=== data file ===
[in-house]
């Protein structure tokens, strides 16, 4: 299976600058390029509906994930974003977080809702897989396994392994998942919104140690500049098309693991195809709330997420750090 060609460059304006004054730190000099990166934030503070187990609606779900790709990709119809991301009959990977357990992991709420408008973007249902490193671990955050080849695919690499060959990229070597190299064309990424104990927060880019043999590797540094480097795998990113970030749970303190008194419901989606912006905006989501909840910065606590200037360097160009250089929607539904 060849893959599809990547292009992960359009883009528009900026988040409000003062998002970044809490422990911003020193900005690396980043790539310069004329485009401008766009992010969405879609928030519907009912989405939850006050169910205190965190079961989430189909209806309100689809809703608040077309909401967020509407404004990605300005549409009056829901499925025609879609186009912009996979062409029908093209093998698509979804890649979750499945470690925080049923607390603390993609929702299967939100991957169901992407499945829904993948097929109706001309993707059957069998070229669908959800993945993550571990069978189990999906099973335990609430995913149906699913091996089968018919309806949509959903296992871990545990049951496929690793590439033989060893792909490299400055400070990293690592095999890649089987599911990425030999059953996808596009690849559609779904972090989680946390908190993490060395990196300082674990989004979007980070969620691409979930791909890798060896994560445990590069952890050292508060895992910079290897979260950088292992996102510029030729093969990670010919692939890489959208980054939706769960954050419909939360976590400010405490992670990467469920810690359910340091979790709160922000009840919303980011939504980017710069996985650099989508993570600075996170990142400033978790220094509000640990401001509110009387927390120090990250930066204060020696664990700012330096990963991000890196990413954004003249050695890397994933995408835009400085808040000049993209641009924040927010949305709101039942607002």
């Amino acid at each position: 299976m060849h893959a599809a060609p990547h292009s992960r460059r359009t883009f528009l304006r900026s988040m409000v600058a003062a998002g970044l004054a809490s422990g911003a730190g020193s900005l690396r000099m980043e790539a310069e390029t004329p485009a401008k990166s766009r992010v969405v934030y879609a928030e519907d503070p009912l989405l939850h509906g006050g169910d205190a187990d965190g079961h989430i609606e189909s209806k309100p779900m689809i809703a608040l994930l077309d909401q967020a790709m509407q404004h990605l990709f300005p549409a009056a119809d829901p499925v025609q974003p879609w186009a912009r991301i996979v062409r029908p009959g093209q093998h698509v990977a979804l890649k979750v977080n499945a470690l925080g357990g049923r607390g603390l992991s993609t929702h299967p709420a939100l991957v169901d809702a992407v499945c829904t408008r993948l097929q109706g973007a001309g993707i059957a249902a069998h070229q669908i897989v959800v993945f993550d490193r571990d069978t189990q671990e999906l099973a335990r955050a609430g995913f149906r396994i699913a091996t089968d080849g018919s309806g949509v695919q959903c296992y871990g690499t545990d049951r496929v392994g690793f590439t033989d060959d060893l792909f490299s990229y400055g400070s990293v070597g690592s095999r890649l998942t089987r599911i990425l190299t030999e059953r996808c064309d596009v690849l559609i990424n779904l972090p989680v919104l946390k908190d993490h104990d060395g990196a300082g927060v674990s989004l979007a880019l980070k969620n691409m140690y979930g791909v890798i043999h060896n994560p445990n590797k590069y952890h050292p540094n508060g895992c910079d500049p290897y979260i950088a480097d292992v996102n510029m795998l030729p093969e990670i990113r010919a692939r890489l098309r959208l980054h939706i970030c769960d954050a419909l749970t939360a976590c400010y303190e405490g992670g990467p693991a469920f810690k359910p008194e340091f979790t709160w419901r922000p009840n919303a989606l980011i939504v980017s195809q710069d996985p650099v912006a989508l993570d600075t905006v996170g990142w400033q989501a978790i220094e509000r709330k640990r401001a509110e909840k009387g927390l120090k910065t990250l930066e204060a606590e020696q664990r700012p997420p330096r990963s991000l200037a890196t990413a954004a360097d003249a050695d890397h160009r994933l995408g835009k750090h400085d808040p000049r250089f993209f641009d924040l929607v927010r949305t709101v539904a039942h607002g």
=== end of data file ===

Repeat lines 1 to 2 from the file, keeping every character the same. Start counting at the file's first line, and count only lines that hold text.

[in-house]
């Protein structure tokens, strides 16, 4: 299976600058390029509906994930974003977080809702897989396994392994998942919104140690500049098309693991195809709330997420750090 060609460059304006004054730190000099990166934030503070187990609606779900790709990709119809991301009959990977357990992991709420408008973007249902490193671990955050080849695919690499060959990229070597190299064309990424104990927060880019043999590797540094480097795998990113970030749970303190008194419901989606912006905006989501909840910065606590200037360097160009250089929607539904 060849893959599809990547292009992960359009883009528009900026988040409000003062998002970044809490422990911003020193900005690396980043790539310069004329485009401008766009992010969405879609928030519907009912989405939850006050169910205190965190079961989430189909209806309100689809809703608040077309909401967020509407404004990605300005549409009056829901499925025609879609186009912009996979062409029908093209093998698509979804890649979750499945470690925080049923607390603390993609929702299967939100991957169901992407499945829904993948097929109706001309993707059957069998070229669908959800993945993550571990069978189990999906099973335990609430995913149906699913091996089968018919309806949509959903296992871990545990049951496929690793590439033989060893792909490299400055400070990293690592095999890649089987599911990425030999059953996808596009690849559609779904972090989680946390908190993490060395990196300082674990989004979007980070969620691409979930791909890798060896994560445990590069952890050292508060895992910079290897979260950088292992996102510029030729093969990670010919692939890489959208980054939706769960954050419909939360976590400010405490992670990467469920810690359910340091979790709160922000009840919303980011939504980017710069996985650099989508993570600075996170990142400033978790220094509000640990401001509110009387927390120090990250930066204060020696664990700012330096990963991000890196990413954004003249050695890397994933995408835009400085808040000049993209641009924040927010949305709101039942607002």